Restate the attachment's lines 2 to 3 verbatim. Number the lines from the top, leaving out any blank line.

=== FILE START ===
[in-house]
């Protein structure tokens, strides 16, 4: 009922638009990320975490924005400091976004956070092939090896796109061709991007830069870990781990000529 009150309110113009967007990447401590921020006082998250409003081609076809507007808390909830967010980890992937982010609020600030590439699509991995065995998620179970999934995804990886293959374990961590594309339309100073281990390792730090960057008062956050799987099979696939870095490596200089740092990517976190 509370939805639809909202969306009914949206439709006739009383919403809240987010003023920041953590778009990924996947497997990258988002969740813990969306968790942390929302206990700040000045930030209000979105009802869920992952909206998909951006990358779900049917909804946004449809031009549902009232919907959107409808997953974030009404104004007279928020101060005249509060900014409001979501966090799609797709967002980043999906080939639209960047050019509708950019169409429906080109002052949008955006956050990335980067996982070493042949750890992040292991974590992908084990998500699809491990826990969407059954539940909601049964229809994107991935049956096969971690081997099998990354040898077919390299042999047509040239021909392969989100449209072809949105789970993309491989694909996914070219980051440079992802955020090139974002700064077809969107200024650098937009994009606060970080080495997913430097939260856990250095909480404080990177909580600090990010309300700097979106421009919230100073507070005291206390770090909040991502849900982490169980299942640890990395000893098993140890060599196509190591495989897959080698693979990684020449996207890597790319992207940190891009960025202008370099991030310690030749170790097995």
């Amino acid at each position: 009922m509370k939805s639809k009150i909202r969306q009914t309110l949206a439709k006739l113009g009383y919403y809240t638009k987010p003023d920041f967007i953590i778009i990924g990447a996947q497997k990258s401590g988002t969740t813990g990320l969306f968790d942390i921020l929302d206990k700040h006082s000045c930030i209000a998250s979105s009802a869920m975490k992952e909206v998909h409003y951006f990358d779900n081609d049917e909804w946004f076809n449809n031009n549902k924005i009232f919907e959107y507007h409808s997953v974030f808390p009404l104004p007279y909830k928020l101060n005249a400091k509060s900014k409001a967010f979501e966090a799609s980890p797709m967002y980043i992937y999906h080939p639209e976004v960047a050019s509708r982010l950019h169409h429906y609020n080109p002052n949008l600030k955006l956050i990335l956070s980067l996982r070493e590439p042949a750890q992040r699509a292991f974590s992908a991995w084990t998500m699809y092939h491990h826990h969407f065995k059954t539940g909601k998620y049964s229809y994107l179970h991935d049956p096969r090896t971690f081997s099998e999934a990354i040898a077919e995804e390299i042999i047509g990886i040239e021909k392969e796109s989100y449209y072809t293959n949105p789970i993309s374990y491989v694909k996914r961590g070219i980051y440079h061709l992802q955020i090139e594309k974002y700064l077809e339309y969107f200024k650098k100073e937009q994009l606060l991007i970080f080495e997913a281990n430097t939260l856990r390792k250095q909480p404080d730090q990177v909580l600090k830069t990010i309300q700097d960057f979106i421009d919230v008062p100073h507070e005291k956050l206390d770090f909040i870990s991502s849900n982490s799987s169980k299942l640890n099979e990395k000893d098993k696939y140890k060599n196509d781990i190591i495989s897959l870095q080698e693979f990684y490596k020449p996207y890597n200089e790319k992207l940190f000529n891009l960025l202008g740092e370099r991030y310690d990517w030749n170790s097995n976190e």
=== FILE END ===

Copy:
């Protein structure tokens, strides 16, 4: 009922638009990320975490924005400091976004956070092939090896796109061709991007830069870990781990000529 009150309110113009967007990447401590921020006082998250409003081609076809507007808390909830967010980890992937982010609020600030590439699509991995065995998620179970999934995804990886293959374990961590594309339309100073281990390792730090960057008062956050799987099979696939870095490596200089740092990517976190 509370939805639809909202969306009914949206439709006739009383919403809240987010003023920041953590778009990924996947497997990258988002969740813990969306968790942390929302206990700040000045930030209000979105009802869920992952909206998909951006990358779900049917909804946004449809031009549902009232919907959107409808997953974030009404104004007279928020101060005249509060900014409001979501966090799609797709967002980043999906080939639209960047050019509708950019169409429906080109002052949008955006956050990335980067996982070493042949750890992040292991974590992908084990998500699809491990826990969407059954539940909601049964229809994107991935049956096969971690081997099998990354040898077919390299042999047509040239021909392969989100449209072809949105789970993309491989694909996914070219980051440079992802955020090139974002700064077809969107200024650098937009994009606060970080080495997913430097939260856990250095909480404080990177909580600090990010309300700097979106421009919230100073507070005291206390770090909040991502849900982490169980299942640890990395000893098993140890060599196509190591495989897959080698693979990684020449996207890597790319992207940190891009960025202008370099991030310690030749170790097995």
């Amino acid at each position: 009922m509370k939805s639809k009150i909202r969306q009914t309110l949206a439709k006739l113009g009383y919403y809240t638009k987010p003023d920041f967007i953590i778009i990924g990447a996947q497997k990258s401590g988002t969740t813990g990320l969306f968790d942390i921020l929302d206990k700040h006082s000045c930030i209000a998250s979105s009802a869920m975490k992952e909206v998909h409003y951006f990358d779900n081609d049917e909804w946004f076809n449809n031009n549902k924005i009232f919907e959107y507007h409808s997953v974030f808390p009404l104004p007279y909830k928020l101060n005249a400091k509060s900014k409001a967010f979501e966090a799609s980890p797709m967002y980043i992937y999906h080939p639209e976004v960047a050019s509708r982010l950019h169409h429906y609020n080109p002052n949008l600030k955006l956050i990335l956070s980067l996982r070493e590439p042949a750890q992040r699509a292991f974590s992908a991995w084990t998500m699809y092939h491990h826990h969407f065995k059954t539940g909601k998620y049964s229809y994107l179970h991935d049956p096969r090896t971690f081997s099998e999934a990354i040898a077919e995804e390299i042999i047509g990886i040239e021909k392969e796109s989100y449209y072809t293959n949105p789970i993309s374990y491989v694909k996914r961590g070219i980051y440079h061709l992802q955020i090139e594309k974002y700064l077809e339309y969107f200024k650098k100073e937009q994009l606060l991007i970080f080495e997913a281990n430097t939260l856990r390792k250095q909480p404080d730090q990177v909580l600090k830069t990010i309300q700097d960057f979106i421009d919230v008062p100073h507070e005291k956050l206390d770090f909040i870990s991502s849900n982490s799987s169980k299942l640890n099979e990395k000893d098993k696939y140890k060599n196509d781990i190591i495989s897959l870095q080698e693979f990684y490596k020449p996207y890597n200089e790319k992207l940190f000529n891009l960025l202008g740092e370099r991030y310690d990517w030749n170790s097995n976190e």